I have a wide range of interests but am broadly interested in how anthropogenic influences affect the behavioral ecology, adaptation, and conservation of species. I believe that understanding as much as possible about organisms and the ecosystems they inhabit is the best way to begin to conserve biodiversity. I am interested in conducting research that both answers basic scientific questions and has real-world applications for the conservation of biodiversity.
In my PhD research with Dr. Zach Peery and Dr. Anna Pidgeon, I aim to (1) understand how local-scale land management and broad-scale oceanographic conditions contribute to long-term occupancy dynamics of an endangered seabird, the Marbled Murrelet, (2) assess current management strategies for Steller’s Jay populations in high-use areas where their populations have high potential to affect Marbled Murrelet reproductive success, and (3) understand how human food subsidies may affect species’ space-use strategies, fitness, and dominance hierarchies in a behavioral ecology context.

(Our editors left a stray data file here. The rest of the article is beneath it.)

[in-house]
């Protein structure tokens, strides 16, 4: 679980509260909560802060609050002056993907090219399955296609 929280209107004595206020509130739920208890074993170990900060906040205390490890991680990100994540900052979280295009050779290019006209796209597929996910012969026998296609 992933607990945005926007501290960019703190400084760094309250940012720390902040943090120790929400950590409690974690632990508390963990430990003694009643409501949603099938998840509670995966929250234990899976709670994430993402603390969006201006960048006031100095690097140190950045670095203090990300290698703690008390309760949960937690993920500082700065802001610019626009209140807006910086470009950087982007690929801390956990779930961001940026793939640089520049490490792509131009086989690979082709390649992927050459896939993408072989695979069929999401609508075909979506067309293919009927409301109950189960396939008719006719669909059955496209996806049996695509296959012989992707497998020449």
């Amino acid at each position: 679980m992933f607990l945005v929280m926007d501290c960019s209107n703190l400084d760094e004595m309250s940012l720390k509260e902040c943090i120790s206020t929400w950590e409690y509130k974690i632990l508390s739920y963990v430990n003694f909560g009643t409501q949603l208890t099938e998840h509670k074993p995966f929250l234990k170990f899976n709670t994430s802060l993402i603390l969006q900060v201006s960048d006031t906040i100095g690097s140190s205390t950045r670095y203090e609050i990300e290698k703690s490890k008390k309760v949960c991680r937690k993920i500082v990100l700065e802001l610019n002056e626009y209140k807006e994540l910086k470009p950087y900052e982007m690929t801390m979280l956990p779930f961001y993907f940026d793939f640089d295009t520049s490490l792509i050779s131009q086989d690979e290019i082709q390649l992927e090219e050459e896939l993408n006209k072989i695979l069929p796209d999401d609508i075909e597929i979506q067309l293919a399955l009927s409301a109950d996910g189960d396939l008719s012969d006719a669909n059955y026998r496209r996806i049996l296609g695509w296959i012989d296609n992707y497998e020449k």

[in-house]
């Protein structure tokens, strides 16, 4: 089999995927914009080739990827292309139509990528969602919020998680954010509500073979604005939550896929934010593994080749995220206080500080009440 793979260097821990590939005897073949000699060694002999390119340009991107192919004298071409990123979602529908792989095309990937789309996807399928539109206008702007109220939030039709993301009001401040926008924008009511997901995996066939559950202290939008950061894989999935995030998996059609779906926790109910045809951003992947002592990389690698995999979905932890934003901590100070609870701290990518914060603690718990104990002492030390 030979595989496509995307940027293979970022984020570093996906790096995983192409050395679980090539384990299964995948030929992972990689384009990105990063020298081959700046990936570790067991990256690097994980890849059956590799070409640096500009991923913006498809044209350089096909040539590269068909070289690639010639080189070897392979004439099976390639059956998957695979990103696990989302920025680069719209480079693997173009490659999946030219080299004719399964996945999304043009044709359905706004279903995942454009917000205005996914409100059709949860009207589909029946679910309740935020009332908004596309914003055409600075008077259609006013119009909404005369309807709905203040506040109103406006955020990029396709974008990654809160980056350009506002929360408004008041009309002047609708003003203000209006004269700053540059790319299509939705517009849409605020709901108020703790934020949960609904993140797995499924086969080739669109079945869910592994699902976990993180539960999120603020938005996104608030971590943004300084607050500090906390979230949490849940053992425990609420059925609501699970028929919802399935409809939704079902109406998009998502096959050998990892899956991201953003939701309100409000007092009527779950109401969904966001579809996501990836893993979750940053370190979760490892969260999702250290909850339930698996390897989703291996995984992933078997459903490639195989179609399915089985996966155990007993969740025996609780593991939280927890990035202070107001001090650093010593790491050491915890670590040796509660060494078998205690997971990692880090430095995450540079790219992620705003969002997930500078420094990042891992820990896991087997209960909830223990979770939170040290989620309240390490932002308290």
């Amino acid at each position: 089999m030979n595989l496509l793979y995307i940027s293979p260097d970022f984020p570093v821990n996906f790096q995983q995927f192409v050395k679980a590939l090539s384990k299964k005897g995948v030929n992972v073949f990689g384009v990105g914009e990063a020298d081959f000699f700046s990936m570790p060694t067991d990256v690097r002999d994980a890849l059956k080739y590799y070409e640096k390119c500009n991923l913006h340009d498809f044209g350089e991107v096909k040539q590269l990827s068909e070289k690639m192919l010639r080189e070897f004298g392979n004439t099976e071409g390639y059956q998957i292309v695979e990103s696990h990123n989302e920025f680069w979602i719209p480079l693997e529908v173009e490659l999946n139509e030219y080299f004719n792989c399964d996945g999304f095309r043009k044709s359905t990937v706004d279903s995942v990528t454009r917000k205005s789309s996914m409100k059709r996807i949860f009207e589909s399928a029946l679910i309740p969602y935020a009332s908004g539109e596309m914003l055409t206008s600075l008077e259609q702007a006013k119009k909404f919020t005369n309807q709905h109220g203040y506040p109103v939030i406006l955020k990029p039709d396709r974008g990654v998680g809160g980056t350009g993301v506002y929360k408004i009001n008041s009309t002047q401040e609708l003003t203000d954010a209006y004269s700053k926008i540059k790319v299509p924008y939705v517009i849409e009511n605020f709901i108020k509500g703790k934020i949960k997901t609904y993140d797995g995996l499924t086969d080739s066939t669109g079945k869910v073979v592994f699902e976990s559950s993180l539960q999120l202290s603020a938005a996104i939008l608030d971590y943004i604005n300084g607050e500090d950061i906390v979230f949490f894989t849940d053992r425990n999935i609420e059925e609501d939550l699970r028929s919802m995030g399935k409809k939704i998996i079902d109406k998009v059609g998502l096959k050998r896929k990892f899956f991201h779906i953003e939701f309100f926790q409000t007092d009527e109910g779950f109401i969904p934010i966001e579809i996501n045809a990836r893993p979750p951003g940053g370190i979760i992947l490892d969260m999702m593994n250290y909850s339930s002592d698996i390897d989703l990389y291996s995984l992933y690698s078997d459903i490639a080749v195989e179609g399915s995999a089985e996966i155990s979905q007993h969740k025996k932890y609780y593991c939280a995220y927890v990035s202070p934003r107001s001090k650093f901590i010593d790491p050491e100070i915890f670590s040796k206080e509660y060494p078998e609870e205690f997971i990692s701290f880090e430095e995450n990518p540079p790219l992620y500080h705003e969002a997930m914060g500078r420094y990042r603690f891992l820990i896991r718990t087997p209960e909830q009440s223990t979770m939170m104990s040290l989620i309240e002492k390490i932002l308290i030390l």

B.S. Fisheries & Wildlife Ecology and Biology | Northland College, 2013
Piper, W.H., K.M. Brunk, G.L. Jukkala, E.A. Andrews, S.R. Yund, N.G. Gould (2018) Aging male loons make a terminal investment in territory defense. Behavioral Ecology and Sociobiology 72:95.
Piper, W.H., K.M. Brunk, J.A. Flory, and M.W. Meyer (2017) The long shadow of senescence: age impacts survival and territory defense in loons. Journal of Avian Biology 48: 1062-1070.
Brunk, K.M., M.R. Vinson, D.H. Ogle, and L.M. Evrard (2014) Burrowing mayfly populations in Chequamegon Bay, Wisconsin: 2002 and 2012. Journal of Freshwater Ecology 29(3):337-344.